I love the church at Corinth. It reminds me of Forest Hill. All the things that you and I wrestle with today they were wrestling with then: what does it all mean to be a Christian in a thriving and troubling world? How to be a diverse and inclusive community: slave and free, Jew and Greek, male and female? How can one be both a good citizen and a counter-culture rebel?
Saint Paul begins to answer those and other questions at the foot of the cross: “The message of the cross is foolishness to those who are perishing but to those of us who are being saved it is the power of God.”
The message of the cross.
Is it still foolish – or have we just made it a symbol of the empire? A mark of inclusive love or a sign of division; you are either one of us or not?
Is the cross even relevant? Are we perishing or being saved? Does God even have power?
Look at this cross up here – it is beautiful. The Porcello family gave a gift for its design. The crown of thorns/nails reminds us of the “suffering” of Jesus, and yet unlike Roman Catholic crucifixes, there is no crumpled body of Jesus. The cross stands empty to remind us of the Easter promise – Christ is alive!
But to anyone living in the first century, the cross was horrific; a long, agonizing, torturous death of suffocation as the body weight pulled and gravity collapsed the lungs.
It was torture and capital punishment all in one for those of low class. There are accounts that the Romans crucified a thousand people in a day.
Those who longed for a Messiah in the first century didn’t expect him to die on a cross. That was foolish.
The Messiah was supposed to be powerful: a fixer, a winner, a champion, a king – he would clear up all the messes, and right all the wrongs.
For most, the cross was proof that Jesus wasn’t the Messiah; rather, he was a failure.
That a cross would become our symbol is quite surprising, saying something quite radical about who God is and where our attention should be.
The cross was not a triumph. It was a disaster. It is not about winning the culture war, it is about losing your life on behalf of another, indeed losing your life on behalf of the world.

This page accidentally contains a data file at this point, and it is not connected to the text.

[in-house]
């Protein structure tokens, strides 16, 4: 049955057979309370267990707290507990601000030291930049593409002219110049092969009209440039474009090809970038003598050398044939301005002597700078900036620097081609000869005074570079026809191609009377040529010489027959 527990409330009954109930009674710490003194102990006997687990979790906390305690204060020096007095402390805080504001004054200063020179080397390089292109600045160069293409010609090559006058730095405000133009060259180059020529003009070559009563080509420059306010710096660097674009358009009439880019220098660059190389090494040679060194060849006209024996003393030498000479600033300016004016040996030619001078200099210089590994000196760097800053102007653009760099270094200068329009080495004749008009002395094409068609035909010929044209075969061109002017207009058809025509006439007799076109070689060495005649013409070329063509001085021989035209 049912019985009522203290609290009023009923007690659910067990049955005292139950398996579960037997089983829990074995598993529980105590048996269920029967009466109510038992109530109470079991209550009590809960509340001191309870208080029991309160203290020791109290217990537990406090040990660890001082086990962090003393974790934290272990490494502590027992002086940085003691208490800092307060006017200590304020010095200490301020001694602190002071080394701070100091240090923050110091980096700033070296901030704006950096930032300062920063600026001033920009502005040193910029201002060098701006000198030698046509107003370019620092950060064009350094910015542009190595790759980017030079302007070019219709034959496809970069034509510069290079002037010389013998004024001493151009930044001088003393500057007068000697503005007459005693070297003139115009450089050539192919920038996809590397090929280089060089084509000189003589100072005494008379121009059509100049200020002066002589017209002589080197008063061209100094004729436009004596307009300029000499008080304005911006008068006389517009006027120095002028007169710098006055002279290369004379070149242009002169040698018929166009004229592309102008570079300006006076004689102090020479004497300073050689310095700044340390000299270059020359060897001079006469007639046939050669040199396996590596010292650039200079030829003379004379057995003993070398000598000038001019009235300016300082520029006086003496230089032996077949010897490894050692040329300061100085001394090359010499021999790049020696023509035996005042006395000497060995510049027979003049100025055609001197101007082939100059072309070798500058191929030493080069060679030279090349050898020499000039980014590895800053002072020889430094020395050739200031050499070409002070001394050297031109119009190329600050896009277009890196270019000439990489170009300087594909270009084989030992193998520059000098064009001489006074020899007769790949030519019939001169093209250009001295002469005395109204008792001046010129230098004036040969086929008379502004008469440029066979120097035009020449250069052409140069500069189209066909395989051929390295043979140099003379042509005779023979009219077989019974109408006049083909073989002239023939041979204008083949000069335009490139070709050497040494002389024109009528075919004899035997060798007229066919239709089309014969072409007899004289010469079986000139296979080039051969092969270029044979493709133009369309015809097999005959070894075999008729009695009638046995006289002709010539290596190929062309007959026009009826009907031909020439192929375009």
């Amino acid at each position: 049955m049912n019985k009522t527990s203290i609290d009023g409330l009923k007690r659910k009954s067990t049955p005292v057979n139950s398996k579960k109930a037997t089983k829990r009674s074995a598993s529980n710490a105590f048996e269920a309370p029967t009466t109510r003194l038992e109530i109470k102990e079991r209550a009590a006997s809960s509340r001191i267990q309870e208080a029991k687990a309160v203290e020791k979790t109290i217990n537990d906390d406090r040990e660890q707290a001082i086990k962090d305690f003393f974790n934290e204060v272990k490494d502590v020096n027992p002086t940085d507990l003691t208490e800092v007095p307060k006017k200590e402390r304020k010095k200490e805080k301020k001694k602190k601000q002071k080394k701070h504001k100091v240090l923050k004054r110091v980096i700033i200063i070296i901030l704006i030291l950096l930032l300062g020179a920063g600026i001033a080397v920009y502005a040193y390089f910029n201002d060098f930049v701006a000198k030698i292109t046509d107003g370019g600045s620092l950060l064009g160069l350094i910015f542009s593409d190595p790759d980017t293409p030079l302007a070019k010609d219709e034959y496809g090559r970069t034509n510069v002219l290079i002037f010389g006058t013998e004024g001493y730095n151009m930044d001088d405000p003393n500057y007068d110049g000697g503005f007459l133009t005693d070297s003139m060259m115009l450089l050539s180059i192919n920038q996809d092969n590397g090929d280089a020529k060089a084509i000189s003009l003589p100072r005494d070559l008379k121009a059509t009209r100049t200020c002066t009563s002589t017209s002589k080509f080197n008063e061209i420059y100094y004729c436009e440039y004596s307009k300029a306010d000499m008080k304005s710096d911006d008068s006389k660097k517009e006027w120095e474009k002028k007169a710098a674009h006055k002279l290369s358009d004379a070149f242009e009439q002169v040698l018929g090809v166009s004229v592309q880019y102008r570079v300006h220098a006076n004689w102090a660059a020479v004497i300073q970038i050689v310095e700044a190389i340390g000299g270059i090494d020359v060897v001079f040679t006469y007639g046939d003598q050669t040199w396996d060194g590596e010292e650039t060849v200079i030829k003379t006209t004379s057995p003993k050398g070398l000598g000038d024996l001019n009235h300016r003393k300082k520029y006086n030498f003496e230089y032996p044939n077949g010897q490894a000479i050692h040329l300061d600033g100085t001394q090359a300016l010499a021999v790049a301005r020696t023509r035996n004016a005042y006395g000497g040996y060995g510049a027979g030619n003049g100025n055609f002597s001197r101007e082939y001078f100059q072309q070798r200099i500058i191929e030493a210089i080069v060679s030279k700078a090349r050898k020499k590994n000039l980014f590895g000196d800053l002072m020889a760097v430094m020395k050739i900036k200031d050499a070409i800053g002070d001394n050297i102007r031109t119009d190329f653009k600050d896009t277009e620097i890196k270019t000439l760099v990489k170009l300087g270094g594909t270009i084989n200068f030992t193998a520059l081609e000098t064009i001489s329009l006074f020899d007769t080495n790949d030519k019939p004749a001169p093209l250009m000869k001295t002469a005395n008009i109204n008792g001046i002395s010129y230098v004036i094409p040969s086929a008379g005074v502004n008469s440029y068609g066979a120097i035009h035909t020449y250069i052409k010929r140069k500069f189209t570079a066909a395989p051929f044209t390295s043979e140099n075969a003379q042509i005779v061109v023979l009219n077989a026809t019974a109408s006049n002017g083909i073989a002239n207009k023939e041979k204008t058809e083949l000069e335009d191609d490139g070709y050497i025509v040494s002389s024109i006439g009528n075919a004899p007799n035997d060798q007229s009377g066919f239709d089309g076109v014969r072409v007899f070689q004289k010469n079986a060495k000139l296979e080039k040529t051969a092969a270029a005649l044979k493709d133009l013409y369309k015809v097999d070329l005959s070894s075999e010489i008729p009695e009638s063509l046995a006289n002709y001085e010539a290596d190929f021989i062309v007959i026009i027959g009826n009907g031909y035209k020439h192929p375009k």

As Dietrich Bonhoeffer, who was murdered in a Nazi camp, wrote in The Cost of Discipleship: “When Christ calls a man, he bids him come and die.”
But that is the way it is with God – flipping things over, shaking the foundations: the symbol of hate, agony and horror becoming the most sublime sign of universal love.
What does the cross mean to me? God as dying Lover – this is what the cross means to me. God chasing you and me into the shadows, taking up all suffering and stretching out his arms in a universal embrace – everyone within the embrace, no one left out – even for those who don’t believe. Now that catches my attention and moves my heart.
Not Jesus offering himself as a sacrifice to appease an angry God, but Jesus revealing God giving himself up. Lilly Potter putting herself before the curse of Voldemort – to save Harry. God as Lilly Potter. Love wins.
NO ONE outside of God’s embrace – no matter how sinful, or twisted you are, despite the suffering and evil in the world – GOD not distant, GOD not a spectator, not a judge, but a participant in the worst and the best, God loves everybody: love wins.
That is foolish. It is not the way the world works. That is exactly the point Paul makes.
We make God to be a projection of our own insecurities: we like it that sinners get punished, as long as it’s the other guy!